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Updated: March 30, 2014 10:38 IST

Beatings, abuse still rampant in government schools: survey

Damini Nath
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Children studying in a slum near Asaf Ali Road in New Delhi on Saturday. Photo: Monica Tiwari.
The Hindu Children studying in a slum near Asaf Ali Road in New Delhi on Saturday. Photo: Monica Tiwari.

Almost half the children between 6 and 14 years studying in government schools in Delhi say teachers beat them up: study

The government school teachers in Delhi are continuing to hit students, despite corporal punishment being banned by the High Court in 2000 and under the Right to Education Act in 2009.

Almost half of the children between six and 14 years of age studying in government schools say teachers beat them up, according to a recent study.

A total of 49.33 per cent of children surveyed by JOSH, an NGO that works in education, said teachers in their schools resorted to corporal punishment. But the fear of repercussions keeps children from complaining to the authorities as well as their parents. This is evident in the fact that only 16.5 per cent of parents surveyed said their children had faced physical or verbal abuse at the hands of a teacher or school employee.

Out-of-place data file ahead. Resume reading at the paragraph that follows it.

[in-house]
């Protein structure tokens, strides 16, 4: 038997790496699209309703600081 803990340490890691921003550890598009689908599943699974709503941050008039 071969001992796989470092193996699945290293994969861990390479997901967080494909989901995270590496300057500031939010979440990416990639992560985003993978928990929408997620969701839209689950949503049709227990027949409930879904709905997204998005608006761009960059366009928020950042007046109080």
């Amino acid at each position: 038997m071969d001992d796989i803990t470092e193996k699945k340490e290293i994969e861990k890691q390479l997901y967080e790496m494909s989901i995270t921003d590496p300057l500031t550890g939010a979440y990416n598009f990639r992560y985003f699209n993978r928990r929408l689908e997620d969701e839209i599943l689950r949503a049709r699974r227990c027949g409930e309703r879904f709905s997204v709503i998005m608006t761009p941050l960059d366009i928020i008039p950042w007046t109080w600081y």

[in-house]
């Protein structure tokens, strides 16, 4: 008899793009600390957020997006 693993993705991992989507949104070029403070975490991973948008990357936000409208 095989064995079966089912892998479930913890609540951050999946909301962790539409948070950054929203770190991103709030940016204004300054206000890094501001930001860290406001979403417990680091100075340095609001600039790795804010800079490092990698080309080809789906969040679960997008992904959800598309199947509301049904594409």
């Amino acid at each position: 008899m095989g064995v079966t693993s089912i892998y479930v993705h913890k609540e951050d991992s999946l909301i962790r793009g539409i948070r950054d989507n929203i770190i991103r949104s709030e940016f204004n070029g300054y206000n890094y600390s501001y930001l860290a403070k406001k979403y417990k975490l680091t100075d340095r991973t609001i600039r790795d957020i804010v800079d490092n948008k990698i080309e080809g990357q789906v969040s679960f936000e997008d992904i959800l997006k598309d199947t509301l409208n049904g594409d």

“Corporal punishment is still rampant in Delhi schools. It includes using abusive language, making children stand outside the class, sweep the floors and beatings,” said Aheli Chowdhury, the director of policy and advocacy of JOSH.

In Daryaganj, the study found, most children, especially boys, encountered some form of physical abuse every day. In North-East district’s Sunlight Colony, the survey found 46 per cent of the children had faced beatings or verbal abuse, but many parents agreed with the teachers’ actions.

“The truth is that many parents are sympathetic with the teachers. They think beating a child is the only way to discipline him or her. Till the indifference in the community is dealt with and the parents’ mindset changes, corporal punishment will continue to be a problem,” explained Ms. Chowdhury.

Apart from the trauma of abuse, children feel embarrassed by the incident and opt to drop out of school rather than facing the teacher again. The study found that many classmates of a girl who was beaten also dropped out for fear of the teacher.

“An incident of corporal punishment has far-reaching repercussions because the child feels so humiliated and decides to drop out,” Ms. Chowdhury said.

She added that the complaint mechanism does not work effectively. “We register complaints with the Education Department, which forwards the same to the school principal concerned. The principal and teacher then pressurise the parents to retract the complaint,” she said.

In Delhi Government schools too the outdated saying of “spare the rod, spoil the child” seems to hold true even today, she added.

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